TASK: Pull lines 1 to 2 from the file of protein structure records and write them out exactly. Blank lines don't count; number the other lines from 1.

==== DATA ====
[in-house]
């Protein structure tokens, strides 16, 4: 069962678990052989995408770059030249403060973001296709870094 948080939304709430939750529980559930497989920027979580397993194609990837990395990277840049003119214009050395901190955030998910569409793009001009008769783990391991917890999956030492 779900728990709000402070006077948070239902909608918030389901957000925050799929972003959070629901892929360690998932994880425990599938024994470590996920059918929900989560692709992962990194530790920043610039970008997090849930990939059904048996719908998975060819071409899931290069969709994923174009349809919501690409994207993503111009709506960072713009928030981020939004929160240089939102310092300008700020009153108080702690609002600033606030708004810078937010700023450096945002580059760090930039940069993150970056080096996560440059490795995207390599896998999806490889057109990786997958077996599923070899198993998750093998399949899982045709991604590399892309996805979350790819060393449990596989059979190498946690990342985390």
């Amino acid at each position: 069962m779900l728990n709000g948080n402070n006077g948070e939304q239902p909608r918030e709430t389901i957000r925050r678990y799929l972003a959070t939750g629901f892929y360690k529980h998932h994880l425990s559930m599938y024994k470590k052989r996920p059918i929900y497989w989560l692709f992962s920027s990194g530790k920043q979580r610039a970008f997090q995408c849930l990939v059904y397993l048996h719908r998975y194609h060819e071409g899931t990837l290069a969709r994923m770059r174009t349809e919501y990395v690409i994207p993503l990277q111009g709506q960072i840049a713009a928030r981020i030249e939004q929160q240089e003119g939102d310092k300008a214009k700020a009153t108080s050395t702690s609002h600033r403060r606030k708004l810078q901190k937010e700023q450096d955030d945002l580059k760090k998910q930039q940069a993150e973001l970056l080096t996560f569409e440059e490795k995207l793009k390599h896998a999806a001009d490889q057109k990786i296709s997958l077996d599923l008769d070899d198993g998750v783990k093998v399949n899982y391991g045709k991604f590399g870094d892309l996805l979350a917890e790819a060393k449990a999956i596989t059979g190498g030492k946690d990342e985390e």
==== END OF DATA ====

[in-house]
């Protein structure tokens, strides 16, 4: 069962678990052989995408770059030249403060973001296709870094 948080939304709430939750529980559930497989920027979580397993194609990837990395990277840049003119214009050395901190955030998910569409793009001009008769783990391991917890999956030492 779900728990709000402070006077948070239902909608918030389901957000925050799929972003959070629901892929360690998932994880425990599938024994470590996920059918929900989560692709992962990194530790920043610039970008997090849930990939059904048996719908998975060819071409899931290069969709994923174009349809919501690409994207993503111009709506960072713009928030981020939004929160240089939102310092300008700020009153108080702690609002600033606030708004810078937010700023450096945002580059760090930039940069993150970056080096996560440059490795995207390599896998999806490889057109990786997958077996599923070899198993998750093998399949899982045709991604590399892309996805979350790819060393449990596989059979190498946690990342985390």